That being said, I personally prefer to hand wash all plush stuffed animals, particularly custom and handmade plushies. It's always better to be safe than sorry!

       

      Machine Washing Method

      If you are determined to wash your plushies in a washing machine, here are some steps to minimize the wear on your plush pal.

      • Place your plush in a large pillow case to minimize the amount of water and detergent that saturates the filling inside. You can also place a few towels or blankets in the load to help “pad” the plush as it goes through the wash.
      • Choose the gentlest cycle on your machine.
      • Use cold or cool water.
      • NO fabric softener should be added. Fabric softener can alter and ruin the texture and feel of minky.
      • Use a tiny bit of mild detergent.

        ❋  proceed to Drying Your Plush below.

         

        Hand Wash Method

          There are two methods you can use to hand wash your plush— Immersing your plush in a tub of soapy water, or spot cleaning. Which method you choose will be dependent on the needs of your plush and how dirty it is.

          Tub Immersion, or Soaking:

          • Fill a container or large bowl with lukewarm water and a tiny bit of detergent (baby shampoo can also work). 
          • Immerse your stuffed animal in the soapy water and gently massage the plush to remove any dirt or bacteria.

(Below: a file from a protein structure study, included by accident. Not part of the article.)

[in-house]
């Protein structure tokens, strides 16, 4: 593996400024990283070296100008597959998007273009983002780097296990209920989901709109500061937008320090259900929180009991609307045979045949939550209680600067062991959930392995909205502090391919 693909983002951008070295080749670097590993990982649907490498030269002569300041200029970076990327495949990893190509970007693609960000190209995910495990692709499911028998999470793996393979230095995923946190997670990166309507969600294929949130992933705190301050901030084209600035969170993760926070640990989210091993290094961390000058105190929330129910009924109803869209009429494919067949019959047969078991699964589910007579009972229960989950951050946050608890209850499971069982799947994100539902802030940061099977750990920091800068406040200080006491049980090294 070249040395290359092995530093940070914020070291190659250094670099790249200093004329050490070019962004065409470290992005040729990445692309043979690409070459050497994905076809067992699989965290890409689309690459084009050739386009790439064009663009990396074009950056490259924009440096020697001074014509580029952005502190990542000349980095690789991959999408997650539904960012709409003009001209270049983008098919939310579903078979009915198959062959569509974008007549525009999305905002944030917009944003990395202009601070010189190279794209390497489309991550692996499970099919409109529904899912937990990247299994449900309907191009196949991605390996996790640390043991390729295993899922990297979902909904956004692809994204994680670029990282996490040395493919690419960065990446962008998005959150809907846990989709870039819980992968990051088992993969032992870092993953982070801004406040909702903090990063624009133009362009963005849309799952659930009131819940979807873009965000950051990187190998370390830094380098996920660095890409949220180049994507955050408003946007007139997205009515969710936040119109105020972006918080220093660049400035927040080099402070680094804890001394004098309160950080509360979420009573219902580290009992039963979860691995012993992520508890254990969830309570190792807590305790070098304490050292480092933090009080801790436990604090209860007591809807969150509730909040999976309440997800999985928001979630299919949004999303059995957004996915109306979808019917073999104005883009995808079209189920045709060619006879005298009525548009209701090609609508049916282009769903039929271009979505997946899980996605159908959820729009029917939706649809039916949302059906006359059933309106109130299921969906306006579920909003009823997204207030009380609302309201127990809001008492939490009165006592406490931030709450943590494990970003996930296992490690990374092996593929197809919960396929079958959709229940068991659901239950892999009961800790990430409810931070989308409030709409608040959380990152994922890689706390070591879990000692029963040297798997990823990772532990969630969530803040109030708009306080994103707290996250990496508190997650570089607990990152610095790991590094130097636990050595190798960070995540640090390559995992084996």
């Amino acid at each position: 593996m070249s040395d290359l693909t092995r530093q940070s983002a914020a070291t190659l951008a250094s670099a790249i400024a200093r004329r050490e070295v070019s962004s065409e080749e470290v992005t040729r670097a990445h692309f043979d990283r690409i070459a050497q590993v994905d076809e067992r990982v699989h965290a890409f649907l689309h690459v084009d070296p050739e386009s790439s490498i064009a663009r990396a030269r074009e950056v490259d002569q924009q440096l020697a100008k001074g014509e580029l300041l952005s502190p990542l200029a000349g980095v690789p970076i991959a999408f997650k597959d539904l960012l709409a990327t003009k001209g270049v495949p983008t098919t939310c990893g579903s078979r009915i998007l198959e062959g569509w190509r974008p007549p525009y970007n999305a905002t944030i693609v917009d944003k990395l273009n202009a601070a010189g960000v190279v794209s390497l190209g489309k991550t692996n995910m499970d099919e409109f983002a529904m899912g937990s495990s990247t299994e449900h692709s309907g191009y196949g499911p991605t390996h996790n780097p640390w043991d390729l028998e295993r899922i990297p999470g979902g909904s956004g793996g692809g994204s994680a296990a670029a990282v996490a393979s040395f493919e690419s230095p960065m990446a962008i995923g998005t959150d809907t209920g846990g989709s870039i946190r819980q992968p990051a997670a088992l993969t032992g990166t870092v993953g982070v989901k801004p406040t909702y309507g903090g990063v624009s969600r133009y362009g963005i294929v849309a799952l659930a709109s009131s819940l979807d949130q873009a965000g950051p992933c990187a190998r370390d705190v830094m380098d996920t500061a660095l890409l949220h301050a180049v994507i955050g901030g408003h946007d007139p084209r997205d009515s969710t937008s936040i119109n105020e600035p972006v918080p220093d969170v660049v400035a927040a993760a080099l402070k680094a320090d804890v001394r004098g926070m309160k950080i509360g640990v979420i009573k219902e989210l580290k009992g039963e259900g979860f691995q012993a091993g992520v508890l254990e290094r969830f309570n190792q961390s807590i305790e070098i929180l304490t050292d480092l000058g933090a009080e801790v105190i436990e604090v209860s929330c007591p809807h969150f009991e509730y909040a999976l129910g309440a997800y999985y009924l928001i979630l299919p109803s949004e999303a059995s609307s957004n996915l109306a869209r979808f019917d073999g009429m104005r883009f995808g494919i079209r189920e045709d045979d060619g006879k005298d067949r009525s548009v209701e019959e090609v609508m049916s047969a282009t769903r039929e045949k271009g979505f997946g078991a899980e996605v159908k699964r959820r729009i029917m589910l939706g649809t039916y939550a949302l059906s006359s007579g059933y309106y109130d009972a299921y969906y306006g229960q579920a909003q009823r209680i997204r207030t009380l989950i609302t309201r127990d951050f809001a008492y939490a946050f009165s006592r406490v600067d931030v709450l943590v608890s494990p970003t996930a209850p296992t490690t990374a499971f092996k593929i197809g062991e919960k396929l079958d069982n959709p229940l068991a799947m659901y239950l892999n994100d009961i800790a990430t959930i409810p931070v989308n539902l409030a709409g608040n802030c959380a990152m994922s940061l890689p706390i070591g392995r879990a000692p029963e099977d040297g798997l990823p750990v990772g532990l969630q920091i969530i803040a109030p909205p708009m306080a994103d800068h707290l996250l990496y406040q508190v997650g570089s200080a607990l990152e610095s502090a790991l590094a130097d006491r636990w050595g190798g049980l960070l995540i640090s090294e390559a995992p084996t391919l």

• Drain the water and refill with clean water. Re-submerge your plush and massage all the soap out.
          • Take your plushie out of the water and gently pat/press dry with clean towels to get as much water out as possible. NEVER twist or wring your handmade plush out, as this will most likely damage it.
            Spot Cleaning:
            • Use a damp cloth or toothbrush with warm water and detergent, and lightly scrub the soiled parts of your plush clean.
              Other than soap you can also use rubbing alcohol or alcohol cleaning wipes. Alcohol does nothing to the fluffiness of the minky fabric, it leaves no residue, it sanitizes and removes stains. The alcohol smell is strong for a little while, but after leaving them to air the smell goes away with nothing left but super soft and clean minky!

                You can also try stain removers for particularly tough stains, but first try it on an inconspicuous spot on your plush to make sure it won't affect your plushie's color or fabric texture.

                ❋  proceed to Drying Your Plush below.

                 

                Baking Soda Method

                Baking soda is great for removing oils from plushies. Using baking soda is also a great way to reinvigorate your plush’s smell as the powder lifts odors and various stains, leaving behind a clean, fresh-smelling plush!